Friday, November 6, 2015 at 3:27PM
It's easy to get blindsided during the honeymoon. Almost unavoidable.
I had consulted with this east coast parish for many years. As the long term rector was approaching retirement he gave some thought to what things to change before he left. There were two categories we discussed. One was about changes that were basic matters of parish health. The other were areas where his practices were likely to get in the way of the new rector.
He had used the Anglican Missal for the weekday masses for many years. He knew that fewer and fewer priests used the Missal. A new rector would most likely stop using the missal and that might set off a small conflict with a few lay people attached to the Missal. The rector thought that he could make the change with less difficulty than a new rector would face. So, the Anglican Missal was retired to a drawer in the sacristy. The Book of Common Prayer altar book was then used for the weekday masses.
My last piece of work with the parish was to be a meeting with the new rector and vestry. It was an opportunity to assess the current state of the parish, connect the new rector with the background of parish development work that had been done, and bring to a conclusion my work with them. The session went well. During a break there was informal conversation about the weekday masses. The new priest mentioned how unfamiliar he was with the Anglican Missal. I expressed surprise and said, "How did that get reintroduced after Fr. ____ ended its use last year?" The new rector got a shocked look on his face, "I've been blindsided. Jess told me that we have always used the Missal and so I agreed to continue the practice."
He had been blindsided.
1. To attack when and where a person is vulnerable or uninformed.
2. To surprise or shock (someone) in a very unpleasant way
3. To be bushwhacked, caught unaware, sucker punched
A priest is especially vulnerable to being blindsided in the first months of the relationship. There are people in the parish that have been unhappy with some of the decisions and practices of the former rector. This is an opportunity to change that. A chance to have things "my way" (also known as the correct way). This is common whenever there is a change in institutional leadership. It happens in churches, non profits and businesses. There may also be a communication gap in which the new rector doesn't learn of some practices because no one thinks to share them.
-The parish musician was unhappy with the norms of the former rector about music in the liturgy. So, she just changes how she does things to fit her preferences without mentioning the changes to the new rector.
- In your opinion someone hadn't been properly reigned in or admonished about their behavior. So, you have a meeting with the new rector "just so she knows."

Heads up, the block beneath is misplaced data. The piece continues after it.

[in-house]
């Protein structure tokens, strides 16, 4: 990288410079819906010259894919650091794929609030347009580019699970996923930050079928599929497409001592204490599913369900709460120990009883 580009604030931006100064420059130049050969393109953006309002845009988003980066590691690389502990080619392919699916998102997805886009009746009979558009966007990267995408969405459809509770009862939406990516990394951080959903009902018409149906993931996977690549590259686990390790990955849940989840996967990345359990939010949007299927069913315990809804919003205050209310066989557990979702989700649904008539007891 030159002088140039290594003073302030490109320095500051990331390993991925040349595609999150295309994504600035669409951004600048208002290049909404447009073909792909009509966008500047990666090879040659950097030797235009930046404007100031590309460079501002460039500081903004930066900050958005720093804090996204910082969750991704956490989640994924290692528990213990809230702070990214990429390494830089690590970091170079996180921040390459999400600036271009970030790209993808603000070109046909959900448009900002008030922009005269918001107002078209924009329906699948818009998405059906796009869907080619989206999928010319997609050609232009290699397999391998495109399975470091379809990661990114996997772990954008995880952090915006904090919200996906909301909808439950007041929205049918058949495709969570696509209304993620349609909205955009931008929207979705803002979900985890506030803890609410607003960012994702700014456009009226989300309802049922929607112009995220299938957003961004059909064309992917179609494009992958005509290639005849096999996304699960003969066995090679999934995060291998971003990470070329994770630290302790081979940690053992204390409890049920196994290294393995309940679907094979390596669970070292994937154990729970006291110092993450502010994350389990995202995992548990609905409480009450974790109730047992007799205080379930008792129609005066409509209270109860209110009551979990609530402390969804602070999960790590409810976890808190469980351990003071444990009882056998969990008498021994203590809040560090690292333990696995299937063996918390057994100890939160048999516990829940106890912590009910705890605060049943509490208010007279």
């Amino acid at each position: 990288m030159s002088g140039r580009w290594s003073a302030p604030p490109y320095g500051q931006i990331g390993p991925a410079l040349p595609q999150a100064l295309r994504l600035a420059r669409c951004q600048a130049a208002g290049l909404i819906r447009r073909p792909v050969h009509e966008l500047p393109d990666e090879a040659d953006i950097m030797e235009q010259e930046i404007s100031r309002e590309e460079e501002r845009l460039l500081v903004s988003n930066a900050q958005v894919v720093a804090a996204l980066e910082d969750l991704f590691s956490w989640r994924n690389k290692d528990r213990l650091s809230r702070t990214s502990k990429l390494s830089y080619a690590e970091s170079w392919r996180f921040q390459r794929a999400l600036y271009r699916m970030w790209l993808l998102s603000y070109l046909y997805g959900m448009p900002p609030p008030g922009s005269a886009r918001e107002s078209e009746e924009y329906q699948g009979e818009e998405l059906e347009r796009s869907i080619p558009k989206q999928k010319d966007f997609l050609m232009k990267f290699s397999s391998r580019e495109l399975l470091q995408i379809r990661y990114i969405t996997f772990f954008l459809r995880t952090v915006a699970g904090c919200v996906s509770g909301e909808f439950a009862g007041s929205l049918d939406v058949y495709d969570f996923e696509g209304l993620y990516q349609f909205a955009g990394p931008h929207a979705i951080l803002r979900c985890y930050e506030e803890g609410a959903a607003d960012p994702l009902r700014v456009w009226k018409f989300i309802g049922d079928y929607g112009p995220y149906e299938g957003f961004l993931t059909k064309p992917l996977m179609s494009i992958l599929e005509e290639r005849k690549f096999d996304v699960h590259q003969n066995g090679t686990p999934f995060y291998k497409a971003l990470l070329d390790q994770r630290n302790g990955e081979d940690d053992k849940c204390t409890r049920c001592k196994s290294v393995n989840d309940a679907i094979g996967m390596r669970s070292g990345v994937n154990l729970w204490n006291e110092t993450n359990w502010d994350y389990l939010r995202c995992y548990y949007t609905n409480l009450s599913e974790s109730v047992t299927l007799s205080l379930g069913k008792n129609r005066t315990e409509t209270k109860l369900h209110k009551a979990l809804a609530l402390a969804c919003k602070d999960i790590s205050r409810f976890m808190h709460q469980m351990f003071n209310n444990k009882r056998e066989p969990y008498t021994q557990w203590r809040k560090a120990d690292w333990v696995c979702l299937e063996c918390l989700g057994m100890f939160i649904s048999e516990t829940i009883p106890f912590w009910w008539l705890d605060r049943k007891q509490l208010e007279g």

- A member who dislikes the intimacy of groups sitting in a circle as they meet arrives early at the first few meetings to "help" set up. Tables are brought out to sit around. He tells the new rector, "We always sit around tables at meetings and in classes."
- No one tells the new priest when the parish patronal feast day is. It gets missed that year.
-And so on
What can you do to avoid being blindsided?
1. Make it a practice to ask a group not just individuals. After a weekday mass ask people to stay a few minutes and let you know how things are usually done.
2. Find a few people you are certain will tell you the truth about existing practices even if they don't agree with the practices. And, will not use your openness as a chance to push all their ideas about what you should do. You want to know what the practice has been recently and what came before that.
3. Test out assumptions and information. If something doesn't seem right, ask. You may want to make a list of questions to ask the previous rector about his rationale for some decisions and practices.
4. Follow a wise naval tradition. In the change of command on a ship the new captain will include a statement that standing orders will remain in effect. As a new rector be clear that you expect all staff and lay leaders to stay with existing practices until changes are made by appropriate authorities.
5. Assume responsibility for presiding in the community -- preside at vestry meetings (even if the last rector had allowed the wardens to lead the meeting); preside at parish community meetings; and preside in the liturgy (even if there are other clergy in the parish it's wise for the new rector to preside and preach at all liturgies for the first month. Even after that it's smart to preside at least half the time and preach three out of four Sundays). You need to allow yourself to play that focal role in the community. And use your presiding role to facilitate and equip shared leadership.
Please note -- this isn't about not making any changes. It's about having useful information and free choice in making any needed changes.